If a spirit is in need of exorcising, magic is required – specifically, magical law. The young Muhyo is a talented Executor who runs an exorcism business with his apprentice Roji, banishing spirits by using the laws of magic and its corresponding articles. Their investigations see them facing all manner of spirits as they seek to protect their clients and deliver the appropriate sentencing on the ghosts that ail them. However, it’s not just spirits the pair need to be careful of. As Muhyo becomes the target of a dangerous figure within the magical law community, Muhyo and Roji must contend with forbidden magical law while trying to keep colleagues and clients alike from being caught in the ensuing crossfire.
Muhyo & Roji’s Bureau of Supernatural Investigation – Season 1 is a series full of horror and supernatural elements that often dives into more dramatic fare than one might expect based on its cartoony exterior. The anime’s foundations of two characters running an exorcism business makes for a solid premise for a standard monster of the week series, as customers come to Muhyo and Roji for various jobs involving the exorcism of dangerous or misunderstood spirits which have taken to haunting a variety of locations such as train stations, temples, and a hot spring. Muhyo is the youngest magical Enforcer and resident sassy gremlin and is a fun rendition of ‘protagonist who is very competent but conceited’, with Roji acting as his less competent foil who tries his best regardless and has dreams of working alongside Muhyo as an equal. The two balance the series well, with Roji a necessary component of the story to create stakes as Muhyo is such a powerful practitioner of magical law that generally spirits don’t provide him with much of a challenge.
Spirits are generally dispatched very quickly by Muhyo, with other characters such as Roji essentially tasked with buying time during exorcisms so Muhyo can cast complicated spells or get to his tools. Because Muhyo is so powerful it makes the series a little repetitive and low stakes, as each episode tries to figure out ways to keep Muhyo away from the spirits long enough for there to be drama, only for him to then immediately show up and fix the problem by defeating the spirit. But what Muhyo & Roji’s Bureau of Supernatural Investigation lacks in early episode stakes it makes up for with a spooky and often blood thirsty ambience that defies the series’ cartoony exterior, and an excellent four-part finale which shows the extent of Muhyo’s powers and the danger of relying too heavily on them.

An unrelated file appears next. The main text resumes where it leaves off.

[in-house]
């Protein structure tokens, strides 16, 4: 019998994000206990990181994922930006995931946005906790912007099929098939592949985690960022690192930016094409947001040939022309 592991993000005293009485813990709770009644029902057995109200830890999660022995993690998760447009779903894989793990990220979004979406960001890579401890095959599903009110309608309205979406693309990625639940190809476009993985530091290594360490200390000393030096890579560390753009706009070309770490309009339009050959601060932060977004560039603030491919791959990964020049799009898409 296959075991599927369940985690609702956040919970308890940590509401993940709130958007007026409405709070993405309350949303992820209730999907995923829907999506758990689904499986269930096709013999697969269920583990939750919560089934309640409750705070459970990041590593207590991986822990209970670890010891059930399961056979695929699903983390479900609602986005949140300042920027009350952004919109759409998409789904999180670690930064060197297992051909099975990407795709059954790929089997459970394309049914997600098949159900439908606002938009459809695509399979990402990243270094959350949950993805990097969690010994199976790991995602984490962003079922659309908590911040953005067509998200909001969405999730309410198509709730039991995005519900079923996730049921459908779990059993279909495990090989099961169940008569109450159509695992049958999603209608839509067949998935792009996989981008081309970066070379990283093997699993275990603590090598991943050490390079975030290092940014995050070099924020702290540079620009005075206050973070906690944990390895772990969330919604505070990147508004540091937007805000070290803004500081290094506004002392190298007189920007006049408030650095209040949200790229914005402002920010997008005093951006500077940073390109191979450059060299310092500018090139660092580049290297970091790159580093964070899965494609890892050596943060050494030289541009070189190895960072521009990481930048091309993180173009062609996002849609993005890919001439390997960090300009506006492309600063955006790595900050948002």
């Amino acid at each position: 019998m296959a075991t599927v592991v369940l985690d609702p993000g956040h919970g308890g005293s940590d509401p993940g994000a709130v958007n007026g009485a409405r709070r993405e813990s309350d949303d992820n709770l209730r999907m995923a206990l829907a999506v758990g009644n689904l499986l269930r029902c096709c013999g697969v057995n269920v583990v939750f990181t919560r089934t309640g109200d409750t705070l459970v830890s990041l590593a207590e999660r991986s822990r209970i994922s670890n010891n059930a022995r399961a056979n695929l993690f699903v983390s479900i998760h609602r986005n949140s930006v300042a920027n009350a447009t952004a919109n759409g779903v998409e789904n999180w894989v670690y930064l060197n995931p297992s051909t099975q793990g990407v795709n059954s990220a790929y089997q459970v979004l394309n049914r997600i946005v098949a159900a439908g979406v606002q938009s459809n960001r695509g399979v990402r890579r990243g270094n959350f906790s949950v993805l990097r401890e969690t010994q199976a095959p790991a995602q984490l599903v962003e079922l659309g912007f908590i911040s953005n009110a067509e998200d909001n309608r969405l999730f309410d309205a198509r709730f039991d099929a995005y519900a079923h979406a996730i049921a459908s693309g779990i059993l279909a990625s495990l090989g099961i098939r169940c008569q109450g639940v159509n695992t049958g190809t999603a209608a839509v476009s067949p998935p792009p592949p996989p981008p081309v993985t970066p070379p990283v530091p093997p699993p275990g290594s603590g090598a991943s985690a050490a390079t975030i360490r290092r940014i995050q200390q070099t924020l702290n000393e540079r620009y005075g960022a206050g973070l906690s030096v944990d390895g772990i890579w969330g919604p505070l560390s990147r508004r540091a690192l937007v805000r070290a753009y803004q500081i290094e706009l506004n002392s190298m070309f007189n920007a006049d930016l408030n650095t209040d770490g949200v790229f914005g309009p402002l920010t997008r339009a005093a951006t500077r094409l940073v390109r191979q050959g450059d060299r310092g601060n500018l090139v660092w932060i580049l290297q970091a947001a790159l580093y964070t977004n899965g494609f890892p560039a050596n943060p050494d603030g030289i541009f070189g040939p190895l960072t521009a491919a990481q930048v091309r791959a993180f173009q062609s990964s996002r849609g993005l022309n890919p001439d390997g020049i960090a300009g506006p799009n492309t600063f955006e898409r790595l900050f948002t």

In Muhyo & Roji’s Bureau of Supernatural Investigation, exorcisms are pursuant to special magical law articles related to the crimes being committed – if a spirit commits a crime, they are sentenced based on the rules of magical law and punished accordingly. Since the existence of the spirit itself is a crime, there is not much wiggle room to fudge around with the laws and generally most spirits in the series are found immediately guilty and sentenced with a one way ticket to hell – usually through calling on other spirits to execute the punishment. For particularly tricky exorcisms, Muhyo can summon objects and armour to protect himself and use magic abilities such as summoning magical stunning needles to knock people out. The law aspects of magic are not delved into that much throughout the series, and if a new concept is introduced it generally only has an impact in the episode it is introduced in. For example, a magical rule is established in an early episode that if a magical lawyer accuses a spirit of the wrong crime, the punishment given will rebound onto the Enforcer. This is a really cool in-universe rule that could have a lot of neat implications for future stand-offs with spirits. However, the rule doesn’t come up again and it makes the magic in Muhyo & Roji’s Bureau of Supernatural Investigation feel one note.
Though the understanding of the magical law society and how it functions within the broader world of Muhyo & Roji’s Bureau of Supernatural Investigation is fairly sparse, it works well enough for the story the series is telling. The series provides the basic context necessary to support its premise – there is a secret community of magic users with their own town that teaches magic to students so they can learn to be magical lawyers (magic users) and judges (those who can’t use magical law but can use magical tools).
There is a sense, particularly late in the series, that there is something rotten about the way the magical community functions. Characters such as Enchu, Muhyo’s old schoolmate turned bitter enemy, embraces forbidden magical law following a series of personal and academic crises, and the Magical Law School teacher Rio has consistently been used and taken advantage of within the magical community. However, despite these instances, Muhyo & Roji’s Bureau of Supernatural Investigation doesn’t offer much additional insight into the world of magical users beyond its basic premise of rooting magic in law. But not every series needs a Hunter X Hunter or Deca-Dence level of worldbuilding – Muhyo & Roji’s Bureau of Supernatural Investigation still functions as a solid series and tells a complete and satisfying narrative without the additional embellishments.
For fans of spirits and yokai in their anime, Muhyo & Roji’s Bureau of Supernatural Investigation – Season 1 offers supernatural ambience in spades with a twist. Although the magical law aspect of the show isn’t fully explored, it still adds a neat element to the supernatural genre that I hope can be explored further in additional seasons.
© Yoshiyuki Nishi/SHUEISHA, “Muhyo & Roji’s Bureau of Supernatural Investigation” Production Committee. All Rights Reserved.
A review copy was provided by Madman Entertainment to the author for the purpose of this review.